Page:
1. Who or what inspired you to become an author?
I’ve always been inclined to make up stories in my head and pen short stories and poems, though it wasn’t until about four years ago that I started taking writing seriously. So I would have to guess and say that the impulse to write probably stems from childhood: the first proper full-length novel I ever read was TH White’s ‘The Once and Future King; which is still the best version of the Arthurian legend I have ever read. I will have to credit Mr White (and possibly Tolkien as well) for my inspiration, then!
2. Please tell us about your novel, “Folville’s Law.”
Folville’s Law is my attempt at writing an old-fashioned adventure yarn in the style of Rafael Sabatini, George MacDonald Fraser and Patrick O’Brian, but set in the period I love best: the High Middle Ages. I wanted to present a taut, compelling story, but one that also depicted the nastiness and brutality of the time.
The narrative follows the adventures of a fictional knight named Sir John Swale, a rather tortured character who has to choose between his loyalty to a corrupt master, Hugh Despenser, and doing the right thing. His struggles take place against a general background of political decay and civil war, as Queen Isabella and her Flashman-esque lover, Roger Mortimer, prepare to invade England and usurp the reigning monarch, the rather hapless Edward II.
My inspiration for the novel derived from my reading about medieval outlaw gangs, the Folvilles and Coterels in particular. They reminded me Old West-style outlaws, but set in an earlier time period. Take away his sword and armour and replace them with a buckskin and a six-gun, and there would be little to distinguish Eustace Folville from Billy the Kid et al.
3. How important do you think villians are in your story?
I tried not to have ‘heroes’ and ‘villains’ as such: everyone is morally conflicted, and torn between virtue, ambition, and self-preservation. The major villain, however, is clearly Eustace Folville – and like all out-and-out villains, he was the most fun tow rite!
4. Out of all the characters you have created, who is your favorite and why?
I like Swale, but his ‘love’ interest Elizabeth Clinton was an interesting creation. She is a rich widow, and has had to learn to live by her wits in a world dominated by violent men. She’s tough, but not (I hope) in an unsubtle or unrealistic way.
5. How did you research the lives of the historical characters of your stories?
I have always been a hopeless history geek, so much of the background information was in my head anyway. I’m also lucky enough to have access to primary sources and academic texts via JSTOR, the DNB, the National Archives and other record offices and printed sources
6. What is your next book project?
‘Nowhere Was There Peace’ (provisional title), a novel set during the Second Baron’s Wars in England during the late 13th
century. I’m about halfway through writing it!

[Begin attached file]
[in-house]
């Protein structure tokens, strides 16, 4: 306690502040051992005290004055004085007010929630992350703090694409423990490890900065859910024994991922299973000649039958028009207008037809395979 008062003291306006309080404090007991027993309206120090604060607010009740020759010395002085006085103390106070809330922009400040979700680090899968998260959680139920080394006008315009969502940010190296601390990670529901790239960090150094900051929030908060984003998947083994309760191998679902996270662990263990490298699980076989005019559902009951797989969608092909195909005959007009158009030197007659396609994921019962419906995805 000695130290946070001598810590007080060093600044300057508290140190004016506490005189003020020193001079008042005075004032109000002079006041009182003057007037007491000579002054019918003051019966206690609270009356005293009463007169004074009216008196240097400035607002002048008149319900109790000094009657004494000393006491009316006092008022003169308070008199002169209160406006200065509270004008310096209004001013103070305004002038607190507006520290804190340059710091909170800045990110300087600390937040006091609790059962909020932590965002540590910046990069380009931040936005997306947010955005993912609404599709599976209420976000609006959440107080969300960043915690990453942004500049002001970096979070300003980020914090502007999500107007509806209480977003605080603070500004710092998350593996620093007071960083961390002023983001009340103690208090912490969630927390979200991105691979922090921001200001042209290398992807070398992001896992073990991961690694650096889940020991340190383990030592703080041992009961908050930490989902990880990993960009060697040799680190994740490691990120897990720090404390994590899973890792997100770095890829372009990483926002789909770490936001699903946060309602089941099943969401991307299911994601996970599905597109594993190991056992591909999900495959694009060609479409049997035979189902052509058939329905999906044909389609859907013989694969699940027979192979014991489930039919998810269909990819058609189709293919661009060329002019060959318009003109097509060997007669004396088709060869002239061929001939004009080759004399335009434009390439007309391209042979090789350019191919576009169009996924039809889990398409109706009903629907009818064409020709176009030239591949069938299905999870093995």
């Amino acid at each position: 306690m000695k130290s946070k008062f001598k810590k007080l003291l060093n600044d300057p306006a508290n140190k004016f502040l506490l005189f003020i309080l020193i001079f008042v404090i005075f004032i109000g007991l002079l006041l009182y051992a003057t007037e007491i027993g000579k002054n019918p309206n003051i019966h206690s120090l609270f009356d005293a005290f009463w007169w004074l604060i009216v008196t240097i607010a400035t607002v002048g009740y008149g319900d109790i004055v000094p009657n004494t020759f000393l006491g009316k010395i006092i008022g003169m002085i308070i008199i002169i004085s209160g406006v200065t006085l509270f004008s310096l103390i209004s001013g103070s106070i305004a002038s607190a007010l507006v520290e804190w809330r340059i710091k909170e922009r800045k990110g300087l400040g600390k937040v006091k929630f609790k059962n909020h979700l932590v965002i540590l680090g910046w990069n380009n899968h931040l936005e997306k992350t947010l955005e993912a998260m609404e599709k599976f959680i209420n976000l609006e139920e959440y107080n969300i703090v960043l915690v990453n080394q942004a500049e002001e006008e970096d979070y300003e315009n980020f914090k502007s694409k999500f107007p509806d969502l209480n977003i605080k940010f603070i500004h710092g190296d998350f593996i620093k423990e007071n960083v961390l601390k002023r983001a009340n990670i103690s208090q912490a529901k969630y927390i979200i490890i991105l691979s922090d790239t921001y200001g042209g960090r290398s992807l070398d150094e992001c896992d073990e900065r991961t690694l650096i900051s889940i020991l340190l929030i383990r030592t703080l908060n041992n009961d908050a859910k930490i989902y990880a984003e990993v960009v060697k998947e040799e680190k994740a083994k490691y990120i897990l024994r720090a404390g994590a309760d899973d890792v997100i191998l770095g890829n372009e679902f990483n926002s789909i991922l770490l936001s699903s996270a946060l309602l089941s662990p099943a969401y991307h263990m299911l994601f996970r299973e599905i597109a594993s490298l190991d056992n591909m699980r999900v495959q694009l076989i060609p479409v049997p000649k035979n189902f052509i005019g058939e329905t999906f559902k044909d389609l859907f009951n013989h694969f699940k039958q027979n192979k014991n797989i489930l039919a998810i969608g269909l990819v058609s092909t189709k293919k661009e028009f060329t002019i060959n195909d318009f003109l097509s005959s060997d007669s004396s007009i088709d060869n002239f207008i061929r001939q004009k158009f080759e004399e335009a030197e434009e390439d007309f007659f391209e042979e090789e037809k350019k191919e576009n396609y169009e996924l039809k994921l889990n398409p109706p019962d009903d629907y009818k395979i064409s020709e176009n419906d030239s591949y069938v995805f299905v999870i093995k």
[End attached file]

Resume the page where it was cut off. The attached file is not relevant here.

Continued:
7. What is your favorite quote?
‘Bon Besoigne Fait Qui Merde se Delivrer’ – ‘A man does well when he rids himself of filth’. Quoted by Edward I when he left Scotland after conquering it in 1296.
8. What advice would you give to an aspiring author?
Do your research, never, ever listen to naysayers unless their criticism is constructive, try to write at least 4-500 words a day, be polite and reasonable to everyone you encounter in the publishing business, and above all keep smiling.
David Pillings Website:
David Pilling is 33 years old and currently works in the Library and Archive at the Tate Gallery in London. Previous jobs included stints at The Royal Opera House and The School of Oriental and African Studies.
He has been writing fiction and non-fiction on a freelance basis for the past three years, and many of his non-fictional articles have appeared in various regional and national UK publications.
His fiction is inspired by his love of historical and science fiction and authors such as George McDonald Fraser, George R.R.Martin and Bernard Cornwell.
E-book Giveaway- Folville’s Law
Discription of Folvill’s Law:
A novel set in the closing years of Edward II’s reign, following the adventures of Sir John Swale, knight of Cumberland, as he investigates a murder in the Midlands that threatens to destabilize the kingdom. Along the way he meets a widow, Elizabeth Clinton, and makes an enemy of the ruthless outlaw Eustace Folville. Meanwhile, England is threatened by invasion and civil war, and it remains to be seen who will survive and who will perish in the brutal game of 14th century war and politics
This E-book is in form of PDF. The giveaway ends on April 20th and the winner will be announced on April 21st. If you have a Kindle and are the chosen winner please let us know.
1. Please leave a comment with your name and email address below in the comment area to enter the giveaway.
2. 5 points if you visit and like David Pillings website.
3. 5 points if you follow my blog @ Network Blogs
(If you are already a follower of Layered Pages you will automatically receive the bonus point.)
4. 5 points if you read and leave a comment on Author David Pillings interview on Layered Pages or
Ladies & Literature.
6. The winners will be announced on Layered Pages and by via email.
Thank you David for this wonderful interview and Giveaway!